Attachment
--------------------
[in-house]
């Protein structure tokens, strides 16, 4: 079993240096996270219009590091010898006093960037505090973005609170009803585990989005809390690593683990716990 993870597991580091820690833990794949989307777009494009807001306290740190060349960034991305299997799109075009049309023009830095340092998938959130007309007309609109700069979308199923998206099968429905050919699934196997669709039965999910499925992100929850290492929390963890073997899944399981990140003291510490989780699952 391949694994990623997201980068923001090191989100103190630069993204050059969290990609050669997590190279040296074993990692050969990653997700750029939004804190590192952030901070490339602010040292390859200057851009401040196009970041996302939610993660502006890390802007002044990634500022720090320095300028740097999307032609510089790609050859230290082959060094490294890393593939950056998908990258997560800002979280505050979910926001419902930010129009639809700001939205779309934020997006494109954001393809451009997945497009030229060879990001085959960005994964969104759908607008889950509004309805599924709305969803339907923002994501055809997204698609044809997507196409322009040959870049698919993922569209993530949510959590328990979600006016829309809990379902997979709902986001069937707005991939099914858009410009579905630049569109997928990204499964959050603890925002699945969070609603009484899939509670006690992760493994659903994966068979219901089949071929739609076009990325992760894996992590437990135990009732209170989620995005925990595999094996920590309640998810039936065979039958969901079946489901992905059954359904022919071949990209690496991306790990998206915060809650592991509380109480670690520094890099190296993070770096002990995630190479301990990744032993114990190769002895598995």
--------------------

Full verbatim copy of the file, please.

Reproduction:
[in-house]
């Protein structure tokens, strides 16, 4: 079993240096996270219009590091010898006093960037505090973005609170009803585990989005809390690593683990716990 993870597991580091820690833990794949989307777009494009807001306290740190060349960034991305299997799109075009049309023009830095340092998938959130007309007309609109700069979308199923998206099968429905050919699934196997669709039965999910499925992100929850290492929390963890073997899944399981990140003291510490989780699952 391949694994990623997201980068923001090191989100103190630069993204050059969290990609050669997590190279040296074993990692050969990653997700750029939004804190590192952030901070490339602010040292390859200057851009401040196009970041996302939610993660502006890390802007002044990634500022720090320095300028740097999307032609510089790609050859230290082959060094490294890393593939950056998908990258997560800002979280505050979910926001419902930010129009639809700001939205779309934020997006494109954001393809451009997945497009030229060879990001085959960005994964969104759908607008889950509004309805599924709305969803339907923002994501055809997204698609044809997507196409322009040959870049698919993922569209993530949510959590328990979600006016829309809990379902997979709902986001069937707005991939099914858009410009579905630049569109997928990204499964959050603890925002699945969070609603009484899939509670006690992760493994659903994966068979219901089949071929739609076009990325992760894996992590437990135990009732209170989620995005925990595999094996920590309640998810039936065979039958969901079946489901992905059954359904022919071949990209690496991306790990998206915060809650592991509380109480670690520094890099190296993070770096002990995630190479301990990744032993114990190769002895598995």